By Mike Murray
On Saturday, November 5th FSU ran a lecture series entitled “The Health Justice Forum”. The series consisted of speakers discussing public health, the impact of current health policy on society, and issues relating to the economic impact of the recession on health.
Jim Recht, chair of the Massachusetts chapter of Physicians for National Health, and Mardge Cohen, a physician at Boston HealthCare for the Homeless and member of the Physicians for National Health, focused their discussion on the need for a quality National Healthcare system. The cuts facing Medicare and Medicaid, they said, will leave us with a severe health deficit.
Jeremy Barofsky, Jacob Bor and Ashley Winner, graduate students at the Harvard School of Public Health, led a session on currently proposed austerity measures, the recession, and their impact on public health. “Today we make a simple argument: inequality makes us sick because in unequal societies, the economic elite have a disproportionate influence in politics, and government is less likely to support policies that benefit the health of the 99%,” said Bor in his opening remarks.
Ms.Winner discussed the relationship between unemployment, foreclosures and increased social inequality to the widespread health epidemics of obesity, diabetes, infant mortality, suicide, and stress-related mental illness. Health science has found that a low socio-economic status and a lack of education can result in the alteration of a child’s biology due to poor nutrition, a lack of exercise, and bad health choices.
This effect is multi-generational. “Higher income inequalities”, Winner said, “over time leads to worsened public health, specifically in wealthy countries” like the U.S.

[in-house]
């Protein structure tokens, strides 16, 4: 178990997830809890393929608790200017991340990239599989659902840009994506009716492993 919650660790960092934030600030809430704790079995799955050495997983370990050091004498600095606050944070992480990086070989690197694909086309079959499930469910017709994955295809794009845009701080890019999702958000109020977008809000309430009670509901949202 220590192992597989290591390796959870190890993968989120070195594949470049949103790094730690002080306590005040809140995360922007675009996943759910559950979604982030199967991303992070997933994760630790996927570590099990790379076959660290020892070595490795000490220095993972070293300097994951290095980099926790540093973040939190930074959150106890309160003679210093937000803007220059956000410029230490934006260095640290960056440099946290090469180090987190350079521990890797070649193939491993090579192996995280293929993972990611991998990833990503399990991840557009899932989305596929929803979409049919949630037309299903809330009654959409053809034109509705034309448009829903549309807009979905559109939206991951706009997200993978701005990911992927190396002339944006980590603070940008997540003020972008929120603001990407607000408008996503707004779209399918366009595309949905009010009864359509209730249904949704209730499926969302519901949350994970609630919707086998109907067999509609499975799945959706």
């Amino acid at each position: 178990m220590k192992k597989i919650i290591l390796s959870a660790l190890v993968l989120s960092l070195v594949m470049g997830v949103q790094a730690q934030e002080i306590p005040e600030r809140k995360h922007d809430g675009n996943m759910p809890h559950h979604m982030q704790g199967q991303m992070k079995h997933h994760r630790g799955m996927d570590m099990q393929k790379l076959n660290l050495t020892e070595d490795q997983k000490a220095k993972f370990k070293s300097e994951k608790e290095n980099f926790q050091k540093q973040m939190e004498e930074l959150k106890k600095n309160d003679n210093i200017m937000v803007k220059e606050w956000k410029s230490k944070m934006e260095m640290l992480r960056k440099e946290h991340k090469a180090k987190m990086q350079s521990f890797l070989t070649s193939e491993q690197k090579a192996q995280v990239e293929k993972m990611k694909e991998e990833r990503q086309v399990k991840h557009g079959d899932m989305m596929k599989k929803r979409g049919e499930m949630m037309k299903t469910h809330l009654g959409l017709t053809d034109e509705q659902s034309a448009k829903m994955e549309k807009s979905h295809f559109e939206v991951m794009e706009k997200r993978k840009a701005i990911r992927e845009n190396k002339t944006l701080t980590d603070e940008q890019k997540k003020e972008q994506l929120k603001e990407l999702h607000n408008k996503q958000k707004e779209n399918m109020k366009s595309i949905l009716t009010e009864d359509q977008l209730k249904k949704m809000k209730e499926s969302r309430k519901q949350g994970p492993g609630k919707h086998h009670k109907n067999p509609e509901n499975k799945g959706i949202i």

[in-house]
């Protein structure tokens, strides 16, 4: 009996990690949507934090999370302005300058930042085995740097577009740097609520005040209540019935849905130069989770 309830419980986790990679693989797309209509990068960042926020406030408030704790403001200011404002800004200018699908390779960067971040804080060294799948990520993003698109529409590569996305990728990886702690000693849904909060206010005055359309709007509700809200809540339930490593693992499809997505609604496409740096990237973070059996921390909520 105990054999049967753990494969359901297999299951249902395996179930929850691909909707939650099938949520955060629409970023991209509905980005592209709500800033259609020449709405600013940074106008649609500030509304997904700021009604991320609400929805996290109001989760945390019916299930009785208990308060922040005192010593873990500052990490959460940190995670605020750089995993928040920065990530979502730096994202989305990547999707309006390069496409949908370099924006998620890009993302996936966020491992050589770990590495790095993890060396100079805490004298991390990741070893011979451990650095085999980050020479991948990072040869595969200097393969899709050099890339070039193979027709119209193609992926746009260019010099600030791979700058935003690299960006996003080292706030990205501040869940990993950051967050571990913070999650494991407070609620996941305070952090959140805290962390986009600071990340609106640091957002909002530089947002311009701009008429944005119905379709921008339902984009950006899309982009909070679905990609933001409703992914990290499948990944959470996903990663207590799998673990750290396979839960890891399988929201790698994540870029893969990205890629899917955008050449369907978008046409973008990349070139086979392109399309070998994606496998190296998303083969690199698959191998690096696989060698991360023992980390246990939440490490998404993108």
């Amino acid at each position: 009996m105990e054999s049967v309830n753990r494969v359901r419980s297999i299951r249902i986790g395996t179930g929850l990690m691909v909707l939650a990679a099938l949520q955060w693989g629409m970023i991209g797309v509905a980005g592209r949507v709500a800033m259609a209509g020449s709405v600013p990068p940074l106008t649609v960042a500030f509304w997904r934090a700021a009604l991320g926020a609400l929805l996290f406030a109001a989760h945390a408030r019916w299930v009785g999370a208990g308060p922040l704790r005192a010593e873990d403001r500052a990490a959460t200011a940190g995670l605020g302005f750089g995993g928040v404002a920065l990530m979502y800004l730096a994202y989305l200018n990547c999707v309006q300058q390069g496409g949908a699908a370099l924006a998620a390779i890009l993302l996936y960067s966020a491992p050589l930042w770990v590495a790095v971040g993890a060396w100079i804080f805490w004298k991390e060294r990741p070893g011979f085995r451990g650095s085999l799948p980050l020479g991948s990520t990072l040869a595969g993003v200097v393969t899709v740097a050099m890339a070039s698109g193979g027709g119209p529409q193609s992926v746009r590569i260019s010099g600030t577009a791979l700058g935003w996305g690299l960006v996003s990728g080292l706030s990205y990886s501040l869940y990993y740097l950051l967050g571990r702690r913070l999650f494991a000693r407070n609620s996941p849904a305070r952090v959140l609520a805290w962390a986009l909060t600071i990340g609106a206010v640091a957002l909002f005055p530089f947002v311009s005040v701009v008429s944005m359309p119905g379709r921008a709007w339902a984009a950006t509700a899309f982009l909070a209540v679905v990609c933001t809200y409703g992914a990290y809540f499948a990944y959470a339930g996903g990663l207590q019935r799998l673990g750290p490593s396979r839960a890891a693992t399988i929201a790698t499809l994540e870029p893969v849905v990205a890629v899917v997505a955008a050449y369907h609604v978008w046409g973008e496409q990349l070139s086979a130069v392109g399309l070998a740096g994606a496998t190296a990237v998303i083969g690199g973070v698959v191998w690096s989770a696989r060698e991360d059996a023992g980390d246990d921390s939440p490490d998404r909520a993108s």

Barofsky went on to talk about the effects of cuts to Medicare and Medicaid, citing a recent study of Oregon’s Medicaid lottery. Of the elderly covered and uncovered by health insurance, it found that those who were insured incurred less health care expenses and were more productive members of society. Health programs, they concluded, mitigate “the negative effects of a recession” by allowing citizens to be more productive and active.
Bor finished the one hour lecture by analyzing public policies and health spending at home and abroad. Domestically, the U.S is facing “3.5 billion (dollars) in cuts over the course of 10 years to the Public Health and Prevention Fund” which Bor said will only cause more healthcare costs to rise, increased “foodborne outbreaks” (citing the recent Cantaloupe food poisoning) and rising unemployment due to a sick or disabled workforce.
Internationally, “commodity speculation has led to large swings in global food prices, which have caused tens of millions of people to be malnourished.” The best way to ensure long-term health, Bor said, is “to reduce long run global health disparities”.
Katerina Ciraldo and Margie Thorp, members of the Student Global AIDS Campaign, discussed an idea “completely plausible” given current advances in medicine: the end of HIV/AIDS.
Ciraldo proposed to fund this endeavor through a financial transaction tax. The first step relies on a recent study which found that HIV drugs are 96% effective in preventing HIV transmission between those sharing non-salivary fluids. By distributing HIV drugs to those with the virus, “economists and mathematicians”, Ciraldo said, found that within thirty years the number of people with HIV would be “close to zero”.
The biggest barrier to this is funding. By taxing every financial transaction between .05-.005%, this tax “could generate more than enough money” to distribute drugs to those who need them. Ciraldo and Thorp are looking for an international consensus on the tax, a topic being discussed at this week’s G20 summit.
After funding, the other major obstacle this plan faces is accessibility to generic drugs. Due to strictly enforced patent protection laws that benefit large Pharmaceutical companies, manufacturing, purchasing, and distributing generic HIV drugs could be extremely difficult.
All of the forum’s speakers made it clear that America’s current health policy- inefficient healthcare coverage and spending, a lack of preventative treatments, budget cutting- will only create a wider disparity between upper and lower classes. The only way to stop this is to continue fighting for better health policy.
For more information about this plan and the Student Global AIDS campaign visit their website.
For more information on the Health Justice Working Group, visit www.healthjusticeboston.org.